Dorr Was Factually and Legally Distinguishable.

Unlike the Gisters, who were Medicaid-eligible, in Dorr the patients/plaintiffs had medical insurance coverage through an HMO which had a contract with the hospital where the medical care was provided. More specifically, under the terms of the contract between the HMO and the hospital, the hospital was required to provide medical services to Mrs. Dorr at an agreed-upon rate.[18] The contract also contained a “hold harmless” clause, by which the hospital agreed not to bill, or hold liable, the HMO’s subscribers for expenses covered by the contract.[19] The court of appeals in Dorr determined the hospital lien was impermissible and held that “when [the HMO] immunity provisions apply or when a contract between an HMO and a hospital contains a hold harmless provision, no hospital lien can be filed against an HMO patient’s property because the HMO patient is not indebted to the hospital for the medical services provided.”[20]

In Gister, the Wisconsin Supreme Court specifically limited the scope of Dorr and made specific efforts to “clarify the teaching of Dorr.”[21] In limiting the holding of Dorr, the court focused on the application of the proposition that a lien “presupposes the existence of a debt” and that medical services rendered give rise to a debt.[22] Concluding that these two positions rest together “uneasily,” while acknowledging that other courts “have wrestled with the resulting tension in a variety of different ways,” the court in Gister held that a case-by-case analysis is proper:

When a court is presented with a challenge to a hospital lien against a settlement between a patient and a third-party tortfeasor and their insurer, it should ask whether the applicable statutory and regulatory framework permits the lien in light of the specific facts of the case. Part of that analysis will be an examination of whether the possibility of the patient ever owing a debt to the hospital is legally foreclosed in such a way as to render the lien invalid.[23]

The court further noted that the court of appeals' decision in Gister, which found St. Joseph’s Hospital liens impermissible, did not perform the case-by-case analysis of the applicable statutory and regulatory framework, and instead “side-stepped [the] analysis of where the debt legally belong[ed].”[24]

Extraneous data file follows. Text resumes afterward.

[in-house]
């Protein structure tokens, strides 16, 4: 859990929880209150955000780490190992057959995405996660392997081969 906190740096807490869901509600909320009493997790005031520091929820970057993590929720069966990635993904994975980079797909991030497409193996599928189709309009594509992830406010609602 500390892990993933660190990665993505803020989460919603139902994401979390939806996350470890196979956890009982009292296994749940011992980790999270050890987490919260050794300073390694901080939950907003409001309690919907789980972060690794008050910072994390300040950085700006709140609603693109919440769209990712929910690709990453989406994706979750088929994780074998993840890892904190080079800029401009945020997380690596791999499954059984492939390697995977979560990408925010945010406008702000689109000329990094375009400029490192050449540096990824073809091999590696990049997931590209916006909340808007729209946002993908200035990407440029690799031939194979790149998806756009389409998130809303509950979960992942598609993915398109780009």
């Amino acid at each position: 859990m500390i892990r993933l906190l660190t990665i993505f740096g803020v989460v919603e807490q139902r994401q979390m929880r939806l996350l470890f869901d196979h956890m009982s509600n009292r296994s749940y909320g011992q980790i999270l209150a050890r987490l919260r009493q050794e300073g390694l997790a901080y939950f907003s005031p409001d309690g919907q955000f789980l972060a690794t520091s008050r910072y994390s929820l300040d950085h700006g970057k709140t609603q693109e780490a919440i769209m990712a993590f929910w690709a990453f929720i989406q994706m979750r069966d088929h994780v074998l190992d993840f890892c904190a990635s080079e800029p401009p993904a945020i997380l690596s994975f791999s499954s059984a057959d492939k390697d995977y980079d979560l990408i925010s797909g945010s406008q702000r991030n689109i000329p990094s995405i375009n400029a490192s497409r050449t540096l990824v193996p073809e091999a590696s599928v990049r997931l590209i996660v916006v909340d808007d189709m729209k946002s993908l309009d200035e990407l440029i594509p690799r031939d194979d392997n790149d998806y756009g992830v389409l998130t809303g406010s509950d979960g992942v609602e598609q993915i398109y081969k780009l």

Dissent

The dissent, authored by Justice Bradley, concluded that the Gisters were entitled to a declaration that the hospital’s liens were invalid based upon the principles underlying Wisconsin’s Medicaid program. In particular, the dissent relied upon the principle established by Wis. Stat. § 49.49(3m)(a) and Wis. Admin. Code § DHS 104.01(12)(b) that a hospital cannot charge Medicaid recipients for services covered by Medicaid because the Medicaid recipients are not liable for the cost of those services.[25] Second, the dissent noted that in situations where a third-party tortfeasor may be liable for services provided to a Medicaid recipient, the hospital has two billing options: bill Medicaid or attempt to recover its charges by joining the personal injury lawsuit.[26] The law governing Wisconsin’s Medicaid program, according to the dissent, did “not authorize any third option.”[27]

Conclusion

Following the decision in Gister, hospitals will now be able to pursue payment from tortfeasors in lieu of claiming reimbursement through the Wisconsin Medicaid program. It should be noted that this holding is expressly limited to Medicaid-eligible patients and has not been extended to situations involving Medicare.


References[1] 2012 WI 86, 342 Wis. 2d 496, 818 N.W.2d 880.

[2] Gister v. Am. Family Mut. Ins. Co., unpublished slip op., No. 2009AP2795 (Wis. Ct. App. Nov. 11, 2010).

[3] 228 Wis. 2d 425, 597 N.W.2d 462 (Ct. App. 1999).

[4] Id. at 435.

[5] Gister, 342 Wis. 2d 496, ¶¶ 18-20.

[6] Id.

[7] Wis. Stat. § 779.80

[8] Gister, 342 Wis. 2d 496, ¶ 10.

[9] Id., ¶ 12.

[10] Id., ¶ 10 (citing Wesley Health Care Ctr., Inc. v. DeBuono, 244 F.3d 280, 281 (2d Cir. 2001)).

[11] Id., ¶ 14.

[12] Id.

[13] Id.

[14] 547 F.3d 273 (5th Cir. 2008).

[15] Gister, 342 Wis. 2d 496, ¶¶ 21-22; Miller, 547 F.3d at 276-277.

[16] Gister, 342 Wis. 2d 496, ¶ 23; Miller, 547 F.3d at 282.

[17] Gister, 342 Wis. 2d 496, ¶ 23; Miller, 547 F.3d at 282.

[18] Dorr, 228 Wis. 2d at 430.

[19] Id. at 433.

[20] Id. at 435.

[21] Gister, 342 Wis. 2d 496, ¶ 50.

[22] Id., ¶¶ 51, 53; Dorr, 228 Wis. 2d at 437.

[23] Gister, 342 Wis. 2d 496, ¶¶ 53, 60.

[24] Id., ¶ 59.

[25] Id., ¶ 71.

[26] Id., ¶ 78.

[27] Id.